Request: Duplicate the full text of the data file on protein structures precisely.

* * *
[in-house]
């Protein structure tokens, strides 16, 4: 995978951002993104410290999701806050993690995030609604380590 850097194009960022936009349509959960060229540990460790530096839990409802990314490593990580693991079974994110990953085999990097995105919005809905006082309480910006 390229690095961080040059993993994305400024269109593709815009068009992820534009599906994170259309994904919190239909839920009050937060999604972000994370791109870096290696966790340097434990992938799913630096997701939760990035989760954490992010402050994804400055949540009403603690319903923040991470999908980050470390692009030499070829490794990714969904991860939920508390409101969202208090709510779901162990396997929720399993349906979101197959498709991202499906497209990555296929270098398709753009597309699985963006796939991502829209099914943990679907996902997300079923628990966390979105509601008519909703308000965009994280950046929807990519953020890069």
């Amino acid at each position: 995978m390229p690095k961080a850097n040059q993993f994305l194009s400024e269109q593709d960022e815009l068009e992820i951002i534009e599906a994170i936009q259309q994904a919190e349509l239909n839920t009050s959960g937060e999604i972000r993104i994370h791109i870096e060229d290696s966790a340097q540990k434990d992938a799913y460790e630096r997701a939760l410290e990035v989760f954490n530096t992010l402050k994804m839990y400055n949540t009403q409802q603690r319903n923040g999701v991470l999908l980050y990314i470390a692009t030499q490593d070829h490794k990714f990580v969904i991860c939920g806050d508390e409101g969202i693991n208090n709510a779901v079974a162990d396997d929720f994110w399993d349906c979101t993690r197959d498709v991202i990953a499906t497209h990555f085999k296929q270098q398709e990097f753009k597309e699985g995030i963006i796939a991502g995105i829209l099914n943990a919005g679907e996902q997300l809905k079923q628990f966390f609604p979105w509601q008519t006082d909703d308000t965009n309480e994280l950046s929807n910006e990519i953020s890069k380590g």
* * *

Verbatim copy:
[in-house]
């Protein structure tokens, strides 16, 4: 995978951002993104410290999701806050993690995030609604380590 850097194009960022936009349509959960060229540990460790530096839990409802990314490593990580693991079974994110990953085999990097995105919005809905006082309480910006 390229690095961080040059993993994305400024269109593709815009068009992820534009599906994170259309994904919190239909839920009050937060999604972000994370791109870096290696966790340097434990992938799913630096997701939760990035989760954490992010402050994804400055949540009403603690319903923040991470999908980050470390692009030499070829490794990714969904991860939920508390409101969202208090709510779901162990396997929720399993349906979101197959498709991202499906497209990555296929270098398709753009597309699985963006796939991502829209099914943990679907996902997300079923628990966390979105509601008519909703308000965009994280950046929807990519953020890069």
């Amino acid at each position: 995978m390229p690095k961080a850097n040059q993993f994305l194009s400024e269109q593709d960022e815009l068009e992820i951002i534009e599906a994170i936009q259309q994904a919190e349509l239909n839920t009050s959960g937060e999604i972000r993104i994370h791109i870096e060229d290696s966790a340097q540990k434990d992938a799913y460790e630096r997701a939760l410290e990035v989760f954490n530096t992010l402050k994804m839990y400055n949540t009403q409802q603690r319903n923040g999701v991470l999908l980050y990314i470390a692009t030499q490593d070829h490794k990714f990580v969904i991860c939920g806050d508390e409101g969202i693991n208090n709510a779901v079974a162990d396997d929720f994110w399993d349906c979101t993690r197959d498709v991202i990953a499906t497209h990555f085999k296929q270098q398709e990097f753009k597309e699985g995030i963006i796939a991502g995105i829209l099914n943990a919005g679907e996902q997300l809905k079923q628990f966390f609604p979105w509601q008519t006082d909703d308000t965009n309480e994280l950046s929807n910006e990519i953020s890069k380590g």